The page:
being downloaded are forced to make use of the security manager. The following figure shows the organization of a java sandbox.

This implementation of java sandbox is overly restricted and provides strict security policy. Alternatively the playground approach provides more flexibility. A playground is a separate designated machine exclusively reserved for running mobile code. Resources local to the playground such as files or network connections to external servers are available to programs executing in the playground subject to normal protection mechanisms. But, resources local to other machines are physically disconnected from the playground and cannot be accessed by downloaded code. Users on these other machines can access the playground in a traditional way, by means of RPCs. However, no mobile code is ever downloaded to the machines not in the play ground. The following figure shows the differences between a sandbox and a play ground.

For more flexibility and to accept code from only trusted servers code-signing approach is used as an alternative to sandboxing. Code-signing involves signing of mobile code just like any other document by which downloaded programs can be authenticated. To enforce a specific security policy on the downloaded code, three mechanisms can be used in case of Java programs. The first approach is based on the use of object references as capabilities. To access a local resource such as a file, a program must have been given a reference to a specific object that handles file operations when it was downloaded. The principle is shown in the figure below.

The second mechanism for enforcing a security policy is (extended) stack introspection. In this, any call to a method m of a local resource is preceded by a call to a special procedure enable_privilege that checks whether the caller is authorized to invoke m on that resource. If the invocation is authorized, the caller is given temporary privileges for the duration of the call. Before returning control to the invoker when m is finished, the special procedure disable_privilege is invoked to disable these privileges. The third approach for enforcing security policy is by means of name space management. To give programs access to local resources, they first need to attain access by including the appropriate files that contain the classes implementing those resources. It requires that a name is given to the interpreter, which then resolves it to a class loaded at run time. To enforce security policy for specific downloaded program, the same name can be resolved to different classes, depending on where the downloaded program came from. Name resolution is handled by class loaders, which need to be adapted to implement this approach.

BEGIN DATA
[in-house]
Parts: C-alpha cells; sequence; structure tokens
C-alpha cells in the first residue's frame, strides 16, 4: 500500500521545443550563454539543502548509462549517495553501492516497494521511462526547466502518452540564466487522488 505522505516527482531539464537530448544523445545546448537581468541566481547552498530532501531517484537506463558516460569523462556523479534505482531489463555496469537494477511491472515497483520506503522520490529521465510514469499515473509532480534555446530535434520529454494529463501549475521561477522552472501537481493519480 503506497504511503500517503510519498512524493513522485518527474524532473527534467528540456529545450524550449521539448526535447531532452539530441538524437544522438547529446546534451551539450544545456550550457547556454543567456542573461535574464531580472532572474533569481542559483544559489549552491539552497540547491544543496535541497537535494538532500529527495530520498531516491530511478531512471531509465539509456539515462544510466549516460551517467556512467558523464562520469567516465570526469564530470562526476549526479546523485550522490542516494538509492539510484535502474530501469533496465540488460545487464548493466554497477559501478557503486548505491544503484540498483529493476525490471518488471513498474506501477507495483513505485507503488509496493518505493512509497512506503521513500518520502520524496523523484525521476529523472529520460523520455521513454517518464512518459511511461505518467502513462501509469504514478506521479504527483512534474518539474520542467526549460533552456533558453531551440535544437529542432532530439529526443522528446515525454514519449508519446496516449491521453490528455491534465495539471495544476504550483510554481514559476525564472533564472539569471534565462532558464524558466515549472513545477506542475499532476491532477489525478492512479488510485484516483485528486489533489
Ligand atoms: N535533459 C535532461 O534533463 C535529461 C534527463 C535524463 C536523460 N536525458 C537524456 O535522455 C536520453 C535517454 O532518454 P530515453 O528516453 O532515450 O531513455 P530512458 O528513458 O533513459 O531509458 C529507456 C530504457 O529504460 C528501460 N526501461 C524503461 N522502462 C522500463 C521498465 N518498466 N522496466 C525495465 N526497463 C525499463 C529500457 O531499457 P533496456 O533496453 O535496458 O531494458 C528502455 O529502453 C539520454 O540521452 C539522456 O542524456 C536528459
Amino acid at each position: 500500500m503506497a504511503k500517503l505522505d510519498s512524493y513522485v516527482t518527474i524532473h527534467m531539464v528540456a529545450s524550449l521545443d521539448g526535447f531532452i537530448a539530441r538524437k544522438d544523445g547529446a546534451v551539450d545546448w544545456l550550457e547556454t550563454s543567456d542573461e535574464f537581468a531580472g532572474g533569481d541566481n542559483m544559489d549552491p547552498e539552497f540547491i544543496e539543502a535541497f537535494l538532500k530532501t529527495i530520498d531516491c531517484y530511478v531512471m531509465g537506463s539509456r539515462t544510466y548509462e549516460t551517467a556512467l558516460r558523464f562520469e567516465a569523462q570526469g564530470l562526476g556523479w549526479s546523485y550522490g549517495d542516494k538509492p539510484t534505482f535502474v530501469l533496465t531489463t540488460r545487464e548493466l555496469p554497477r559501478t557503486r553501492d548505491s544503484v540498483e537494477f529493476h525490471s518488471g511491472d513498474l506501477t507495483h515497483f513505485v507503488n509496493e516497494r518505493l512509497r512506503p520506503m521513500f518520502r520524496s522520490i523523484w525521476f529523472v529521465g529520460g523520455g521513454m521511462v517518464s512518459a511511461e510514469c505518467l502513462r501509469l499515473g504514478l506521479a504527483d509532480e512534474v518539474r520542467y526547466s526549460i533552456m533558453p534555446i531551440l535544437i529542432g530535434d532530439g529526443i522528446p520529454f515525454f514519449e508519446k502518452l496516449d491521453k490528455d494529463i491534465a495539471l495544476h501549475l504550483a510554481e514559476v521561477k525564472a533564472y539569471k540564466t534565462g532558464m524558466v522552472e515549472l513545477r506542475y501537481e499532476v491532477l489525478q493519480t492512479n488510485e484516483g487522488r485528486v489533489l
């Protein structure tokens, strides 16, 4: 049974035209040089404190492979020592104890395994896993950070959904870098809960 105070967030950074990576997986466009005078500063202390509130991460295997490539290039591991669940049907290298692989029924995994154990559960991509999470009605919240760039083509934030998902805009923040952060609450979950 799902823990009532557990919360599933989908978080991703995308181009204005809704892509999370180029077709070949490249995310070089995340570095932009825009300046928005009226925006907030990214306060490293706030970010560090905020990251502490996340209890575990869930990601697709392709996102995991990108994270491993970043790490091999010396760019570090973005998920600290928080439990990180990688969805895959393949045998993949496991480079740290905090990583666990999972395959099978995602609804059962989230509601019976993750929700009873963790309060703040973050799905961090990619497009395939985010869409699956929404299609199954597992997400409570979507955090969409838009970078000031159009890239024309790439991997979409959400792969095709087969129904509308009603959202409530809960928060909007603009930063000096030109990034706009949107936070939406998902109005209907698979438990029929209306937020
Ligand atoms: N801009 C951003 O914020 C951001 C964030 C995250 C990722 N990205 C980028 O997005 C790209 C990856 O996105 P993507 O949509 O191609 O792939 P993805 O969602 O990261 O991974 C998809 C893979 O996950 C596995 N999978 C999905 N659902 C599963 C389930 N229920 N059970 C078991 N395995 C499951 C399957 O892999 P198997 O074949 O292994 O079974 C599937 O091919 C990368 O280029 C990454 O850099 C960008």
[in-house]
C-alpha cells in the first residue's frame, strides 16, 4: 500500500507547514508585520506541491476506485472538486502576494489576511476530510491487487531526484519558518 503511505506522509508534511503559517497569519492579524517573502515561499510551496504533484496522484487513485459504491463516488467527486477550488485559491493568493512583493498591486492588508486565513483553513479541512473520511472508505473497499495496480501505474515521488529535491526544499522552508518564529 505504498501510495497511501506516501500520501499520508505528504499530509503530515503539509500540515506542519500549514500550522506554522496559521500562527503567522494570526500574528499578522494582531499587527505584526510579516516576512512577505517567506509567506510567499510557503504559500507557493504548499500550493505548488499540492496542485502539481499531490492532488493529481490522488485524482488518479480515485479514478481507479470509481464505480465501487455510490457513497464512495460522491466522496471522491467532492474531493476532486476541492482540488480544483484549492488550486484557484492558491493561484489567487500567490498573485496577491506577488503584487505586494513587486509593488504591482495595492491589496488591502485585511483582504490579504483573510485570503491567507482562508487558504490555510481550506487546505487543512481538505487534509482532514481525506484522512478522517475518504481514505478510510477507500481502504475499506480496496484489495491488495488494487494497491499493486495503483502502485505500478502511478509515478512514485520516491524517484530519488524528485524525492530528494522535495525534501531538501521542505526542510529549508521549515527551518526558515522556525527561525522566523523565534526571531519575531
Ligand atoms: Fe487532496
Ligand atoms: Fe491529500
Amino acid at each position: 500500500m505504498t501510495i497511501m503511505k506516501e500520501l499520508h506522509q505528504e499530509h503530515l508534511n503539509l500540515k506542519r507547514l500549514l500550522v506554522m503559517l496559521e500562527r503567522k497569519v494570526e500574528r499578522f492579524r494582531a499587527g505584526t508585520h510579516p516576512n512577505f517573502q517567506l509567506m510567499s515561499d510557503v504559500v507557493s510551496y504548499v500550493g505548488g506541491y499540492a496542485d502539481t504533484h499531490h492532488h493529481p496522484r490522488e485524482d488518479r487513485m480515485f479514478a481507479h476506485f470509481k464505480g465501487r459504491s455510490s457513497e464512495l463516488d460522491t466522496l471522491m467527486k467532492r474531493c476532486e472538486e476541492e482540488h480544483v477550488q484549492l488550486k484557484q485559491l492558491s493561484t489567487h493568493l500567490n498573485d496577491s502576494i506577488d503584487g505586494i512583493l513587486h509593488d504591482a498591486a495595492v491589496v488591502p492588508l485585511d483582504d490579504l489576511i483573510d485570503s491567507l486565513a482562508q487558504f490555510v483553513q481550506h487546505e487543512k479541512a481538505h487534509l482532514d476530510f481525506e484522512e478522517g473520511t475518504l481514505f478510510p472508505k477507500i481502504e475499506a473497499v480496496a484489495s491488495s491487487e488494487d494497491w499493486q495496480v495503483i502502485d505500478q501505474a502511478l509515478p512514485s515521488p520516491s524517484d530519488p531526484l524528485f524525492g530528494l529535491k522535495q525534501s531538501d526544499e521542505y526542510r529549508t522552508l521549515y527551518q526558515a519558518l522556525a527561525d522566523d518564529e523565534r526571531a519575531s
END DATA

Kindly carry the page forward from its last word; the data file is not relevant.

Security Management:
Overall three important aspects are to be considered for security management. They are: the general management of cryptographic keys, managing a group of servers securely, and authorization management. Key management involves establishing and distributing cryptographic keys. Authentication and establishing a secure channel requires session keys, public keys and private secret keys. However, it is obvious that a secure channel is required even for exchange of keys well before the actual authentication takes place. An elegant and widely applied scheme for establishing a shared key across an insecure channel is Diffie-Hellman key exchange. This is shown in the figure below. This protocol can be viewed as a public key cryptosystem.

Public key distribution takes place by means of public-key certificate, which consists of a public key together with a string identifying the entity (user, host, or special device) to which the key is associated. The major problem to be dealt with while managing a group of replicated servers is securely admitting a new group member without compromising the integrity of the group. Similarly, the major issue in authorization management is how access rights are initially granted to users or groups of users, and how they are subsequently maintained without avoiding them. For further details please refer to Tanenbaum book on distributed systems.

Y GOVINDA RAMAIAH Research Scholar, CSE Dept, JNTUH, Hyderabad

Figures and Notes compiled from A S Tanenbaum, Maarten Van Steen, Distributed Systems Principles and paradigms, Second edition, 2007, Pearson Education Inc.